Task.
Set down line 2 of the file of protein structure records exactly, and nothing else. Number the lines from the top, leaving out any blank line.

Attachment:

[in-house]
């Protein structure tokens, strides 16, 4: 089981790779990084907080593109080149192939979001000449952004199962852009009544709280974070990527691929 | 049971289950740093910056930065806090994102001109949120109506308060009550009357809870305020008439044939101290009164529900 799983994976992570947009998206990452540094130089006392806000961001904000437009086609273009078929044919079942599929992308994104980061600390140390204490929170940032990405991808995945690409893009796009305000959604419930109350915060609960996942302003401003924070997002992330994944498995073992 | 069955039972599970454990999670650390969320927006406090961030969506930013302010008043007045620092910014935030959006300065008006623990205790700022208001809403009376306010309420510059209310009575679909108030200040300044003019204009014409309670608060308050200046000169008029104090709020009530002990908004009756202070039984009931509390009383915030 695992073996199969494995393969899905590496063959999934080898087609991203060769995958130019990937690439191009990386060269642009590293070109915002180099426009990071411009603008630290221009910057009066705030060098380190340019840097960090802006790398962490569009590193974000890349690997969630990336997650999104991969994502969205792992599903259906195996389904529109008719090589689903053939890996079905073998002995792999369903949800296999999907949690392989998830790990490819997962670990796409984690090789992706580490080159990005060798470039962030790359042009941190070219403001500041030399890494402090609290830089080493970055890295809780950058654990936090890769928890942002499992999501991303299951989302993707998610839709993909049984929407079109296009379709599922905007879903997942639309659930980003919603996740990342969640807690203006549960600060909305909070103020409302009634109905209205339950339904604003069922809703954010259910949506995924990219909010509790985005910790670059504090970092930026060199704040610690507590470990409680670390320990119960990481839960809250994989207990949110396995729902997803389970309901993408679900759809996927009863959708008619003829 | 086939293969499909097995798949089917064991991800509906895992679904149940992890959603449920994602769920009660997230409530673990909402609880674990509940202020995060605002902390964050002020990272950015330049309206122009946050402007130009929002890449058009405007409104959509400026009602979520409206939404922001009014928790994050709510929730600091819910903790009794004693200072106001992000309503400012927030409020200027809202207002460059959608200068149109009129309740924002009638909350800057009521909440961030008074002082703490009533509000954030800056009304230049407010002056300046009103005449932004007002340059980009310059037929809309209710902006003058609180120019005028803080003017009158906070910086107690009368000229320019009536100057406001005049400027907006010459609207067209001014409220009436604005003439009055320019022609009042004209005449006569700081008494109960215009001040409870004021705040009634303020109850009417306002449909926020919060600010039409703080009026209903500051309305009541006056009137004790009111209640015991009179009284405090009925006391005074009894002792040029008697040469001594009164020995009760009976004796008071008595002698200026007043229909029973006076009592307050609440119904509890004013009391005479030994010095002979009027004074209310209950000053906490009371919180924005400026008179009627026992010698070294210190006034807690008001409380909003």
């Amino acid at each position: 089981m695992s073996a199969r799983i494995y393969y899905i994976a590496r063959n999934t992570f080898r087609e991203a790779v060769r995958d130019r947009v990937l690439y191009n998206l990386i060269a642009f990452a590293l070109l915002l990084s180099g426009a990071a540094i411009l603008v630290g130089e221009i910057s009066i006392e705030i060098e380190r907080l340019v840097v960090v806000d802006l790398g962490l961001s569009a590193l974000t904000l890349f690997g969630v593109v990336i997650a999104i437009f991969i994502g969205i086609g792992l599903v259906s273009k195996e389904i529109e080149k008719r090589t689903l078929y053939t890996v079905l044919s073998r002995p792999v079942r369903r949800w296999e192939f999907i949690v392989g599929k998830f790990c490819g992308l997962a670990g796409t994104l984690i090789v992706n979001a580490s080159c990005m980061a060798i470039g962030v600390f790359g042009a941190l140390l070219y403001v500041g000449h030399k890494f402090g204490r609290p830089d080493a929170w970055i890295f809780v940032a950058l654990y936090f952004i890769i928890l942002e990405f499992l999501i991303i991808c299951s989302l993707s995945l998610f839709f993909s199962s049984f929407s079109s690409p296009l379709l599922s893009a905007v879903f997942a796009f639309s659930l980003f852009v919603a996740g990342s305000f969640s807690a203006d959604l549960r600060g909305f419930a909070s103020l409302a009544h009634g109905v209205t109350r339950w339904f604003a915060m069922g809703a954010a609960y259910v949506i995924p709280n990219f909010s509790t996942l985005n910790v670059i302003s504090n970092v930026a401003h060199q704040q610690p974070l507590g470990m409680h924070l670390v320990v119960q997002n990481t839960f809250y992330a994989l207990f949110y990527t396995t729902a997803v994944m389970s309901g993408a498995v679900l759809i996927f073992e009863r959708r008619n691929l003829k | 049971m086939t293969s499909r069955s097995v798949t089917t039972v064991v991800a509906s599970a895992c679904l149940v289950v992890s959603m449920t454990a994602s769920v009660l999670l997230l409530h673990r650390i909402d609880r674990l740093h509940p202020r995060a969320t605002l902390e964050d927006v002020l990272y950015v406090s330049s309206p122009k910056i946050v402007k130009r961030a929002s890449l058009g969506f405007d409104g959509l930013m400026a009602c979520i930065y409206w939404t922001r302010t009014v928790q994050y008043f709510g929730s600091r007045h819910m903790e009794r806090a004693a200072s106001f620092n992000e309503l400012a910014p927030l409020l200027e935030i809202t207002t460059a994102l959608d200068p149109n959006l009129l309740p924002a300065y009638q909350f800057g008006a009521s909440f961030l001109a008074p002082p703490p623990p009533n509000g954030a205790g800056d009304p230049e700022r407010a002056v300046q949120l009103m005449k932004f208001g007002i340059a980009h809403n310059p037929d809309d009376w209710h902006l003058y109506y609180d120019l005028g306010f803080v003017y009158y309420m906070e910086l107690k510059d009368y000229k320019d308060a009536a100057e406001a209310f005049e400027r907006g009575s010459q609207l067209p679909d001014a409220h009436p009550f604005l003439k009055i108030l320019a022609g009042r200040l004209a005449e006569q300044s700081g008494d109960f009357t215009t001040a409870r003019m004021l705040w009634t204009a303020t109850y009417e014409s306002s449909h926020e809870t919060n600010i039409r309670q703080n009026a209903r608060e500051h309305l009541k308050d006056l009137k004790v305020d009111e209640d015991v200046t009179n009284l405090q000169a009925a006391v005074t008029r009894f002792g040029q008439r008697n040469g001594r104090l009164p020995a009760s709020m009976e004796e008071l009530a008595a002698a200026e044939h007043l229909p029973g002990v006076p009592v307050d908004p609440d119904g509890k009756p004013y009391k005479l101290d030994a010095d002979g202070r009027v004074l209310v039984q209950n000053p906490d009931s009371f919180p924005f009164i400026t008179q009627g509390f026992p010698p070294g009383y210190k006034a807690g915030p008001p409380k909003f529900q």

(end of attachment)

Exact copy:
């Protein structure tokens, strides 16, 4: 089981790779990084907080593109080149192939979001000449952004199962852009009544709280974070990527691929 | 049971289950740093910056930065806090994102001109949120109506308060009550009357809870305020008439044939101290009164529900 799983994976992570947009998206990452540094130089006392806000961001904000437009086609273009078929044919079942599929992308994104980061600390140390204490929170940032990405991808995945690409893009796009305000959604419930109350915060609960996942302003401003924070997002992330994944498995073992 | 069955039972599970454990999670650390969320927006406090961030969506930013302010008043007045620092910014935030959006300065008006623990205790700022208001809403009376306010309420510059209310009575679909108030200040300044003019204009014409309670608060308050200046000169008029104090709020009530002990908004009756202070039984009931509390009383915030 695992073996199969494995393969899905590496063959999934080898087609991203060769995958130019990937690439191009990386060269642009590293070109915002180099426009990071411009603008630290221009910057009066705030060098380190340019840097960090802006790398962490569009590193974000890349690997969630990336997650999104991969994502969205792992599903259906195996389904529109008719090589689903053939890996079905073998002995792999369903949800296999999907949690392989998830790990490819997962670990796409984690090789992706580490080159990005060798470039962030790359042009941190070219403001500041030399890494402090609290830089080493970055890295809780950058654990936090890769928890942002499992999501991303299951989302993707998610839709993909049984929407079109296009379709599922905007879903997942639309659930980003919603996740990342969640807690203006549960600060909305909070103020409302009634109905209205339950339904604003069922809703954010259910949506995924990219909010509790985005910790670059504090970092930026060199704040610690507590470990409680670390320990119960990481839960809250994989207990949110396995729902997803389970309901993408679900759809996927009863959708008619003829 | 086939293969499909097995798949089917064991991800509906895992679904149940992890959603449920994602769920009660997230409530673990909402609880674990509940202020995060605002902390964050002020990272950015330049309206122009946050402007130009929002890449058009405007409104959509400026009602979520409206939404922001009014928790994050709510929730600091819910903790009794004693200072106001992000309503400012927030409020200027809202207002460059959608200068149109009129309740924002009638909350800057009521909440961030008074002082703490009533509000954030800056009304230049407010002056300046009103005449932004007002340059980009310059037929809309209710902006003058609180120019005028803080003017009158906070910086107690009368000229320019009536100057406001005049400027907006010459609207067209001014409220009436604005003439009055320019022609009042004209005449006569700081008494109960215009001040409870004021705040009634303020109850009417306002449909926020919060600010039409703080009026209903500051309305009541006056009137004790009111209640015991009179009284405090009925006391005074009894002792040029008697040469001594009164020995009760009976004796008071008595002698200026007043229909029973006076009592307050609440119904509890004013009391005479030994010095002979009027004074209310209950000053906490009371919180924005400026008179009627026992010698070294210190006034807690008001409380909003």